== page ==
“I think most administrators would like to see a more diverse teaching and staff population, but you really have to make an effort to get that done,” said Mark DiRocco, executive director of the Pennsylvania Association of School Administrators (PASA).

DiRocco said that districts have to post their job openings in “venues where teachers of color will see those postings and apply for the job,” such as colleges with more graduates of color.

“Some districts have the personnel and time to do that, but a lot of smaller districts don’t,” he said.

Cheltenham Superintendent Wagner Marseille, the first black male to lead the district, said he is working hard to recruit more teachers of color while also making sure that all staff in its overwhelmingly white teaching corps get extensive and ongoing training in “cultural competency.”

“When I arrived, I did make it a priority to diversify the teaching force,” said Marseille, a lifelong educator who has led the 4,700-student district since 2015.

A ‘grow your own’ strategy

Like other districts, Cheltenham recruits at historically black colleges and universities and goes to fairs and events meant to attract educators of color. But it is rough going, he said, because there are so many leaks in the pipeline. His solution, in part, is a “grow your own” approach.

“It behooves school systems to get ahead of that race, rather than wait for a conveyor belt of teachers to land at their doors,” said Marseille. That requires making sure that students, especially those of color, “have a rigorous experience that leads to post-secondary attainment that leads them to choosing a career in education and coming back to the district.” Fleury is a success story in that regard – a black male Cheltenham graduate who now teaches there.

Unfortunately, though, the typical U.S. educational experience for black students – for whom graduation rates are lower, discipline rates are higher, and access to the highest-level courses more limited – hasn’t reached the point where teaching becomes an attractive option, Marseille said.

As far as recruiting more black males, “we’ve had an increase, but that number for males, unfortunately, continues to mirror the national average” of less than 2 percent, he said.

According to the latest figures provided by the district, from 2018, Cheltenham employs 38 African American male and female teachers for its seven schools, or 8 percent of a workforce total of 447. The most recent state data, for 2016-17, shows that Cheltenham High has a teaching staff of 114. Of that number, 3 percent of teachers are black females and 1 percent black males.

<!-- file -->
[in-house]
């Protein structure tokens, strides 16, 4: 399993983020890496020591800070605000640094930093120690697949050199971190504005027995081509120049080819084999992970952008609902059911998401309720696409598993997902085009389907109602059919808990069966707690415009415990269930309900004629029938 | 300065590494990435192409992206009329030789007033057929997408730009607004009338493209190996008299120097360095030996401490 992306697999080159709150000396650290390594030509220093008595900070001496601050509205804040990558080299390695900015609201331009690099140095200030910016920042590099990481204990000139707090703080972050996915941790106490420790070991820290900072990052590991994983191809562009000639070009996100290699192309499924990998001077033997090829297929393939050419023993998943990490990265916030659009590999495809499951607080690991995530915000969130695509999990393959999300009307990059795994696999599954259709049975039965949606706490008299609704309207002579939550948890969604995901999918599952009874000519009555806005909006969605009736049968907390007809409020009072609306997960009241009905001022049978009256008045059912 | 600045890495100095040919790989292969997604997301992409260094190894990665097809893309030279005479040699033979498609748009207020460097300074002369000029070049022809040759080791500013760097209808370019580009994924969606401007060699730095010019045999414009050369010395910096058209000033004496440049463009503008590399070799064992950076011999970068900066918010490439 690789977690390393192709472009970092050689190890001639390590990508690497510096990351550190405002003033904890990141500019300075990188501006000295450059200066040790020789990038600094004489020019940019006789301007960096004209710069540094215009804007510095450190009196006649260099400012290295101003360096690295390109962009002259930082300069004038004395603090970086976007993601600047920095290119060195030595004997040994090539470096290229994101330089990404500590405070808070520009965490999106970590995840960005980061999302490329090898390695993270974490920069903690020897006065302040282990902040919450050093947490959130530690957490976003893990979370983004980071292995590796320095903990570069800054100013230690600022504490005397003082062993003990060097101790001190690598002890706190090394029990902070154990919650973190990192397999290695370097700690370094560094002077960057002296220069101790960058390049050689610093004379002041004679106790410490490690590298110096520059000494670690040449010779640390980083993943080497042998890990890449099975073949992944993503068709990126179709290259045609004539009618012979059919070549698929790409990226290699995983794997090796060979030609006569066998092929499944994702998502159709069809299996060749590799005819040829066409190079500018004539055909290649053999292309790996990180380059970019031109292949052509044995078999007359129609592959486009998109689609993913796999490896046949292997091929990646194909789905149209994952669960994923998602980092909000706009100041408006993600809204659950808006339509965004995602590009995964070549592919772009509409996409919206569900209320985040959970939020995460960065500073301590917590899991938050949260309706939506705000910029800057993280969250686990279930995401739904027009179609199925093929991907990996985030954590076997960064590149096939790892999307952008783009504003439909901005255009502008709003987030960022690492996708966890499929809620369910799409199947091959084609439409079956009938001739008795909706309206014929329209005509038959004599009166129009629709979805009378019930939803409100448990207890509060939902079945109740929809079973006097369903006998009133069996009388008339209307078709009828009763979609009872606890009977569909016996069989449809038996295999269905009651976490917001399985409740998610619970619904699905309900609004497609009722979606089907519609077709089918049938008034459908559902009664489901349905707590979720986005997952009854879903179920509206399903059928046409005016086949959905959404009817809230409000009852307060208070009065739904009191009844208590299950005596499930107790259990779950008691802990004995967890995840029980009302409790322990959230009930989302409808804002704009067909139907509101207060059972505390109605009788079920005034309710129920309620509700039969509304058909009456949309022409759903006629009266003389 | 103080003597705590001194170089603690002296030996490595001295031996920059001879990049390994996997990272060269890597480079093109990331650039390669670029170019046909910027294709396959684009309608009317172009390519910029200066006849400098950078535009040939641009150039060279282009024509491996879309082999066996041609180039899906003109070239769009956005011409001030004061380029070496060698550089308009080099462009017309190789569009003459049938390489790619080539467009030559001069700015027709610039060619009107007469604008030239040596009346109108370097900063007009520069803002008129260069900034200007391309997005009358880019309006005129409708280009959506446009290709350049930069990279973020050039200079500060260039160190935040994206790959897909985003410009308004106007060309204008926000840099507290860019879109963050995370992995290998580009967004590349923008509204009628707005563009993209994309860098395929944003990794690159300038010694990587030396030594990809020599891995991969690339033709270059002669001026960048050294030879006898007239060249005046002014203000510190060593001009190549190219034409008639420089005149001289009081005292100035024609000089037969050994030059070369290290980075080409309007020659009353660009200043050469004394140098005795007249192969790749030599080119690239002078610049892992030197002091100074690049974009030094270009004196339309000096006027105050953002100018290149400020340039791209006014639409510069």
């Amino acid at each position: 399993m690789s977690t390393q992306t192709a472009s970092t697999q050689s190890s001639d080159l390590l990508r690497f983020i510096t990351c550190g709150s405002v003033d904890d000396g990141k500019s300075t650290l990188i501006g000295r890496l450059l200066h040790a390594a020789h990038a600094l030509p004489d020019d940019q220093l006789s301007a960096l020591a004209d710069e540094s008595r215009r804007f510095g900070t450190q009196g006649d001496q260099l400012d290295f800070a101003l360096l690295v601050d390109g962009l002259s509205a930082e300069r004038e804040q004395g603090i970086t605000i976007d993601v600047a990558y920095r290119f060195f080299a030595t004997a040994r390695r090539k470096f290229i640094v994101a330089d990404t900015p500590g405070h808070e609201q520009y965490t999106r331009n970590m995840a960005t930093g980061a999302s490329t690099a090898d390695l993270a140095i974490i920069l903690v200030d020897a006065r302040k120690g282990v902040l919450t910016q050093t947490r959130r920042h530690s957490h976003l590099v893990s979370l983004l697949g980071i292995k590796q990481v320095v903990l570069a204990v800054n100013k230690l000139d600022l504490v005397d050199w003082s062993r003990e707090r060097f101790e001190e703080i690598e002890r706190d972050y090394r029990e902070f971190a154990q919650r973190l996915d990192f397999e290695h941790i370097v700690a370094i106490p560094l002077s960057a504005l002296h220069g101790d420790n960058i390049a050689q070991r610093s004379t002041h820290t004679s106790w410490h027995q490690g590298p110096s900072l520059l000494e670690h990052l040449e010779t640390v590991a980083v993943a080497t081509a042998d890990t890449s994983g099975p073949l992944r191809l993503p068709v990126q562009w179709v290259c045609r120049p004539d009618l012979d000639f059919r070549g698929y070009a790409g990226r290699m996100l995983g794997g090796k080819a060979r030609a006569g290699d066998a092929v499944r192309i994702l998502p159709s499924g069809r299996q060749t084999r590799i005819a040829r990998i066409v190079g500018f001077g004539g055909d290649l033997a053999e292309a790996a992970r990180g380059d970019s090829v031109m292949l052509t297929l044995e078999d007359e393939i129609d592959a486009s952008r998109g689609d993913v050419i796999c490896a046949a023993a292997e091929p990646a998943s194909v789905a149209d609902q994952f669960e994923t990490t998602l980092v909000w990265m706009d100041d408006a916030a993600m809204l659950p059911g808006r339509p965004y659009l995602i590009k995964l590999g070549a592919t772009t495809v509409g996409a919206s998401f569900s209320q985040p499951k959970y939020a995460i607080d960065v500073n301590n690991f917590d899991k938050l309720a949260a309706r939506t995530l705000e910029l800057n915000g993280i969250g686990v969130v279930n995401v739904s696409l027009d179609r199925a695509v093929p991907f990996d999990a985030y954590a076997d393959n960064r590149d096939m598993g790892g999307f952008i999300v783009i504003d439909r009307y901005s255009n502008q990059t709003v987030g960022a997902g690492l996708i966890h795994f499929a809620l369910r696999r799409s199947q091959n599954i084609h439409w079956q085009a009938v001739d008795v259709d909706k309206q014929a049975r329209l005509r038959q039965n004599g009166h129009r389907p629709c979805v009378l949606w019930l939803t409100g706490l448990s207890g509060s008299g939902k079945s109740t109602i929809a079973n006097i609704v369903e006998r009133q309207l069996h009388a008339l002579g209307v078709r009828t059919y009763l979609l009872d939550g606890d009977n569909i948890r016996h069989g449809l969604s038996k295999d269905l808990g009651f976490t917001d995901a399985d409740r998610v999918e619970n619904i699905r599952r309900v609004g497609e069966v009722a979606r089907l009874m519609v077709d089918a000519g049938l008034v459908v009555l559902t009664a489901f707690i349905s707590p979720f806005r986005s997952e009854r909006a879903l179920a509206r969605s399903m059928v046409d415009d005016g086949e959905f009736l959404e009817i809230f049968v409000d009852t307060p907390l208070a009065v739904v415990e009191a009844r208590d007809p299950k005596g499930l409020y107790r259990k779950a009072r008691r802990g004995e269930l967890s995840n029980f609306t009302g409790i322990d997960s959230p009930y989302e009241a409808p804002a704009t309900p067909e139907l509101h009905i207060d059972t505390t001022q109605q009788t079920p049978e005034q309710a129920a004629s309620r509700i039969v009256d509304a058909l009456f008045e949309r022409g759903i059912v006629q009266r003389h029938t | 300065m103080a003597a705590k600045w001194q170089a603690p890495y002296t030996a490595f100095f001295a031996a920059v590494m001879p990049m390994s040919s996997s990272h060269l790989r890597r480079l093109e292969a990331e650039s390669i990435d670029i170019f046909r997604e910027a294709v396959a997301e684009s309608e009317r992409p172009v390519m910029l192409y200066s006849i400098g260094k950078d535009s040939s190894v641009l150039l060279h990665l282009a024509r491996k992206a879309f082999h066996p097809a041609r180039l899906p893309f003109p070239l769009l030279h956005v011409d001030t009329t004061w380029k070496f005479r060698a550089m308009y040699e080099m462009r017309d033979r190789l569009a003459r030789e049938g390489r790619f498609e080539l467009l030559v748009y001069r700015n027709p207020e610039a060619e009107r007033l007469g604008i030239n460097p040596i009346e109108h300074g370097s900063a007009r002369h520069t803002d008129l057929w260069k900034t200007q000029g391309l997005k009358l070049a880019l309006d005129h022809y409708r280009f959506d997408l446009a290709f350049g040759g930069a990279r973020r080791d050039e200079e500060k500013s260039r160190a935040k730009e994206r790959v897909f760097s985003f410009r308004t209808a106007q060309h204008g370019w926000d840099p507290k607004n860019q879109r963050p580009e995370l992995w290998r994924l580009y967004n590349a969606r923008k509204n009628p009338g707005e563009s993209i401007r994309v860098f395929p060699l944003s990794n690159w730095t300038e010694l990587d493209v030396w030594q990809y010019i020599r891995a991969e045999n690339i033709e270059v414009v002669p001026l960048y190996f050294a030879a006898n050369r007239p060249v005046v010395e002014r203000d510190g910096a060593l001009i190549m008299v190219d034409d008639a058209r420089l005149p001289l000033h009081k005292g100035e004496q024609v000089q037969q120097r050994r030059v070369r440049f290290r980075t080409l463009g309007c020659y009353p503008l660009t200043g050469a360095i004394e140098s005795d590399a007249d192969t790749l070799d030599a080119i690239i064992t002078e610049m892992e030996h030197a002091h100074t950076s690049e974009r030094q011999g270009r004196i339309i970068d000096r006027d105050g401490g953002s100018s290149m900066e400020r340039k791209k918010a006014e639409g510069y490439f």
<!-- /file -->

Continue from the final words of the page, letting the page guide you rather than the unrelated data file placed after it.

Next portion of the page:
Darryl Murphy / The Notebook

Cheltenham teacher and basketball coach Patrick Fleury watches his players during practice drills. (Photo: Darryl Murphy)

Despite his own recognition that growing up, he had few black male teachers, it wasn’t until Fleury got to college that he ever thought of becoming a teacher himself. He hoped for a career in sports, majoring in sports management and communications.

But mentors at East Stroudsburg University, where he was captain of the basketball team, edged him into education, telling him he could also be a coach. So he earned a master’s degree and certification in special education.

Still, “it wasn’t a direct path,” he said of his career.

Before joining the Cheltenham School District in January 2015, he taught in several Philadelphia charter schools, including at a special disciplinary program run by Camelot at Mastery-Gratz High School.

Fleury said he tries to talk to his students, especially African Americans, about aspiring to teach. But, he said, it is often a hard sell.

There are several issues. For many black males – who are often subjected to lower academic expectations and harsher discipline – school is often not a congenial place for them or their parents. Speaking of U.S. education as a whole, he noted that “the general feeling between school, parents, and administrations has been adversarial for minorities historically. So the idea of becoming a teacher for a young male doesn’t come to mind unless someone puts it in you.”

Second, it doesn’t pay so well compared to other options. When he was growing up, he said, “That wasn’t one of the professions I saw, whether subconsciously or consciously, as a high-earning job.”

He agrees with Marseille that it is necessary to start early in preparing students of color to teach, even in preschool, by making sure they are well prepared for kindergarten and continue to have a good experience as they proceed through their formal education.

Another issue is one that Marseille referred to as a “chicken or the egg” problem.

Fleury explained it this way: “If there aren’t that many role models or examples within their school experience, it … won’t be a profession that they consider.”

He would like some of his students to pursue teaching, and he tries to be a positive role model. Still, when he counsels students about their futures, he often encourages them to consider becoming entrepreneurs or starting their own business, he said.

But he also tries to instill in them the value of being socially conscious and contributing to their communities no matter what they do.

“I always tell them that, for sure, their role is to give back to whoever is in their community and whoever is around them,” he said, to “teach what they know through the experiences they have.

“Right now I can say I am pushing them to explore their interests,” he said, “and if teaching is that, I definitely support it.”